Super Mario Bros.: Loves the games, as well as classic side-scrolling platformers and Nintendo games in general. In the Big Picture episode "Junk Drawer Rises", he addressed what a lot of viewers felt was cognitive dissonance on his part (and regarding game journalism in general) for loving games like New Super Mario Bros. Wii for deliberately throwing back to vintage gameplay mechanics while simultaneously chastising more "modern" games for not changing between installments, as well as the commercialization of nostalgia in general on the part of game developers both mainstream and indie. He feels that the Mario series, after 25 years of innovation, has earned the right to do a bunch of retro revival entries, comparing it to Paul McCartney and Ringo Starr playing greatest hits at their concerts rather than continuing to innovate.
More recently, though, he's expressed concern that the series has gone too far with its retro revivalism, and that it may well be turning into a Franchise Zombie relying on the Nostalgia Filter to get gamers to ignore its lack of innovation. The games are still good, mind you (especially in comparison with Sonic the Hedgehog's fall from grace), but there's a growing risk that Nintendo cranking out installments with regularity could lead to oversaturation and creative stagnation diluting the brand and turning it into something like Mickey Mouse — better known as a mascot than an actual character.
Super Mario Bros. 2: Feels that it doesn't deserve its reputation as the Black Sheep of the series. If anything, it's better than the game that the Japanese got as Super Mario Bros. 2, known to Westerners as The Lost Levels. It was the game that established the overall aesthetic of the Mario franchise, Luigi's status as a separate character, Toad as a character at all, Princess Peach as someone who could hold her own rather than just play a Distressed Damsel, and the series' ability to switch up its gameplay with new installments — all things that he feels don't get enough recognition. He also discusses its roots as a reskin of the Japanese platformer Doki Doki Panic, which Shigeru Miyamoto had more input on than with The Lost Levels.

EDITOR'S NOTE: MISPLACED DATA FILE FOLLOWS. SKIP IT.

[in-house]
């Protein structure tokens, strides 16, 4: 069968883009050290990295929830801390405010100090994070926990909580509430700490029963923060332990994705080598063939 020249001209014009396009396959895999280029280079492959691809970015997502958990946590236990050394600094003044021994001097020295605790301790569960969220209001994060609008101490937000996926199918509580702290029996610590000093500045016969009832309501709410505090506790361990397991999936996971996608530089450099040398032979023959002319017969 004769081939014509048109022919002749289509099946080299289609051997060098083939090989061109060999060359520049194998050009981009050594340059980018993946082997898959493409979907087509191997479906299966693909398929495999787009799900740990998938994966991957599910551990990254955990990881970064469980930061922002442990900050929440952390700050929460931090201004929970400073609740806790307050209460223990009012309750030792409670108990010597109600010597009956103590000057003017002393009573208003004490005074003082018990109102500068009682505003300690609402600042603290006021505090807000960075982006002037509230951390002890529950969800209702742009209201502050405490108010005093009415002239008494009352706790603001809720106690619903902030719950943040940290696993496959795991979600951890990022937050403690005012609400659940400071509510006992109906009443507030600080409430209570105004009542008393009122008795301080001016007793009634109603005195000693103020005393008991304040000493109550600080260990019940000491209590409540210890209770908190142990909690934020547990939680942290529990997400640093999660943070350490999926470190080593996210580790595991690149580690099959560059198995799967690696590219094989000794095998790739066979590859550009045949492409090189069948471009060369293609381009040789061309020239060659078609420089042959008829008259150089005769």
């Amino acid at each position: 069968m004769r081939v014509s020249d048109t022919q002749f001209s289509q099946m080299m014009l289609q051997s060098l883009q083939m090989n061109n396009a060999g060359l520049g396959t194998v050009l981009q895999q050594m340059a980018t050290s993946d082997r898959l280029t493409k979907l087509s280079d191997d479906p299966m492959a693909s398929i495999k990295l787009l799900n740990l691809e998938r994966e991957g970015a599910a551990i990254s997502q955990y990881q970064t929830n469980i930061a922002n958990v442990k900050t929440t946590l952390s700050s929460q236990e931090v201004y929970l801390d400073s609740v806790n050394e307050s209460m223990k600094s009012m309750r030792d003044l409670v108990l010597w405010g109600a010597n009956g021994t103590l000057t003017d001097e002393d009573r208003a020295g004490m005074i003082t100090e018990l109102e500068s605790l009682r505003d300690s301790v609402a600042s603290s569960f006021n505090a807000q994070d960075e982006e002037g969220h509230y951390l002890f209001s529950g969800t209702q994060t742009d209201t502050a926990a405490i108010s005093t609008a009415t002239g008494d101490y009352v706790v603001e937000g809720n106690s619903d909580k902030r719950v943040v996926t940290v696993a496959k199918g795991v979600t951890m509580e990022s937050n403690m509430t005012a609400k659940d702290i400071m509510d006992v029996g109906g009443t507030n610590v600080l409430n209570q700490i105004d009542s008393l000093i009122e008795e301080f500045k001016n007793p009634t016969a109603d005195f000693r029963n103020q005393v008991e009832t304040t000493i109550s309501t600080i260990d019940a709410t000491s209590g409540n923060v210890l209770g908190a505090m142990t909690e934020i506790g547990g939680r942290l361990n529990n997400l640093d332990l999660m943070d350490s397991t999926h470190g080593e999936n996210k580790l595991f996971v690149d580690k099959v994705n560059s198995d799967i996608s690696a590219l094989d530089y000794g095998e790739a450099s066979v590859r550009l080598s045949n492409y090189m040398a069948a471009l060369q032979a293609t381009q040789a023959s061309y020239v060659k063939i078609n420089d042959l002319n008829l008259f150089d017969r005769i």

New Super Mario Bros.: Liked it, but didn't love it, and used it to prove his point about how he feels that the Mario franchise is getting worn out. With only minor changes made to the Mario formula, it felt like the game that should've come out right after Mario 3, not seventeen years later when the entire platforming genre, including other games in its own series, has passed it by.
New Super Mario Bros. Wii: Devoted an Overthinker episode to pointing out the surprising similarities it has with Modern Warfare 2. In a later episode, he contrasted it to its DS counterpart, New Super Mario Bros., to hold it up as an example of a game that moved the Mario series forward while remaining in touch with its old-school roots as opposed to stagnating.